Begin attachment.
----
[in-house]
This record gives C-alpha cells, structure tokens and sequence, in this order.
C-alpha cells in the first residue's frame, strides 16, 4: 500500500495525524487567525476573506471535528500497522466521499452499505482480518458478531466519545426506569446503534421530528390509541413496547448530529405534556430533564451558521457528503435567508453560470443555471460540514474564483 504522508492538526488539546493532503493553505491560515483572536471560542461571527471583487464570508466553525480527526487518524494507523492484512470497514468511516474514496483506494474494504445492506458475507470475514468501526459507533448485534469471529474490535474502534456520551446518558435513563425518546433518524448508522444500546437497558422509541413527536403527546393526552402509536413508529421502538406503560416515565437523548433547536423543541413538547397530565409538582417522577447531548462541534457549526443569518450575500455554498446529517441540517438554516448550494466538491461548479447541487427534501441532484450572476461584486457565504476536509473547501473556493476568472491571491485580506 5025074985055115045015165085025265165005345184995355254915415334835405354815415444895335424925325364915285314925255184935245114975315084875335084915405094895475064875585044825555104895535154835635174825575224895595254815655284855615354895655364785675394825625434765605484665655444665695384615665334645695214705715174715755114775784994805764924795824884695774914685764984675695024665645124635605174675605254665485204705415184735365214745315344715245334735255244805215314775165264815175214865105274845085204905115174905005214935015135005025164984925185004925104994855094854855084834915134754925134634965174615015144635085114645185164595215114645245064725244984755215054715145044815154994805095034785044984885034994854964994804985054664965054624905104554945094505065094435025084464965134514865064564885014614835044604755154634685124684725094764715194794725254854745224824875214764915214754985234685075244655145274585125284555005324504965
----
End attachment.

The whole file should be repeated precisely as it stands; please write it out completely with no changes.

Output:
[in-house]
This record gives C-alpha cells, structure tokens and sequence, in this order.
C-alpha cells in the first residue's frame, strides 16, 4: 500500500495525524487567525476573506471535528500497522466521499452499505482480518458478531466519545426506569446503534421530528390509541413496547448530529405534556430533564451558521457528503435567508453560470443555471460540514474564483 504522508492538526488539546493532503493553505491560515483572536471560542461571527471583487464570508466553525480527526487518524494507523492484512470497514468511516474514496483506494474494504445492506458475507470475514468501526459507533448485534469471529474490535474502534456520551446518558435513563425518546433518524448508522444500546437497558422509541413527536403527546393526552402509536413508529421502538406503560416515565437523548433547536423543541413538547397530565409538582417522577447531548462541534457549526443569518450575500455554498446529517441540517438554516448550494466538491461548479447541487427534501441532484450572476461584486457565504476536509473547501473556493476568472491571491485580506 5025074985055115045015165085025265165005345184995355254915415334835405354815415444895335424925325364915285314925255184935245114975315084875335084915405094895475064875585044825555104895535154835635174825575224895595254815655284855615354895655364785675394825625434765605484665655444665695384615665334645695214705715174715755114775784994805764924795824884695774914685764984675695024665645124635605174675605254665485204705415184735365214745315344715245334735255244805215314775165264815175214865105274845085204905115174905005214935015135005025164984925185004925104994855094854855084834915134754925134634965174615015144635085114645185164595215114645245064725244984755215054715145044815154994805095034785044984885034994854964994804985054664965054624905104554945094505065094435025084464965134514865064564885014614835044604755154634685124684725094764715194794725254854745224824875214764915214754985234685075244655145274585125284555005324504965